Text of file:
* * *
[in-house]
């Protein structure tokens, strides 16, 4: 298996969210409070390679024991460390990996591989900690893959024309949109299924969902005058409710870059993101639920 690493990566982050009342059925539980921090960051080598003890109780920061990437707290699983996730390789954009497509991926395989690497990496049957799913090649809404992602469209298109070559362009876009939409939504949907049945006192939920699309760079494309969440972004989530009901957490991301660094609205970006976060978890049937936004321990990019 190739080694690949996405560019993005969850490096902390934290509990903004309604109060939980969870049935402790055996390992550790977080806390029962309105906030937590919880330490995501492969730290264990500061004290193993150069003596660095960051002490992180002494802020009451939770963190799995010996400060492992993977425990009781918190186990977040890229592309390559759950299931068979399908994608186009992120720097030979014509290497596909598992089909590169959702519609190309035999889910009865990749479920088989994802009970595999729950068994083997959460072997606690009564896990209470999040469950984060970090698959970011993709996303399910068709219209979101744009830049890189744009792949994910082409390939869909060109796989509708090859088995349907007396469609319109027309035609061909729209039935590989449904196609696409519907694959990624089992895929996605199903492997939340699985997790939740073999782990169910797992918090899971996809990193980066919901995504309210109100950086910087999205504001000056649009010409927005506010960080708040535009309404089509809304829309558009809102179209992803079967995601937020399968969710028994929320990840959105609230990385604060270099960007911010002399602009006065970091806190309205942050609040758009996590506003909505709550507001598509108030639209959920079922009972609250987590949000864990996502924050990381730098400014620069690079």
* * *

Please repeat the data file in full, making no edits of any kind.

[in-house]
């Protein structure tokens, strides 16, 4: 298996969210409070390679024991460390990996591989900690893959024309949109299924969902005058409710870059993101639920 690493990566982050009342059925539980921090960051080598003890109780920061990437707290699983996730390789954009497509991926395989690497990496049957799913090649809404992602469209298109070559362009876009939409939504949907049945006192939920699309760079494309969440972004989530009901957490991301660094609205970006976060978890049937936004321990990019 190739080694690949996405560019993005969850490096902390934290509990903004309604109060939980969870049935402790055996390992550790977080806390029962309105906030937590919880330490995501492969730290264990500061004290193993150069003596660095960051002490992180002494802020009451939770963190799995010996400060492992993977425990009781918190186990977040890229592309390559759950299931068979399908994608186009992120720097030979014509290497596909598992089909590169959702519609190309035999889910009865990749479920088989994802009970595999729950068994083997959460072997606690009564896990209470999040469950984060970090698959970011993709996303399910068709219209979101744009830049890189744009792949994910082409390939869909060109796989509708090859088995349907007396469609319109027309035609061909729209039935590989449904196609696409519907694959990624089992895929996605199903492997939340699985997790939740073999782990169910797992918090899971996809990193980066919901995504309210109100950086910087999205504001000056649009010409927005506010960080708040535009309404089509809304829309558009809102179209992803079967995601937020399968969710028994929320990840959105609230990385604060270099960007911010002399602009006065970091806190309205942050609040758009996590506003909505709550507001598509108030639209959920079922009972609250987590949000864990996502924050990381730098400014620069690079």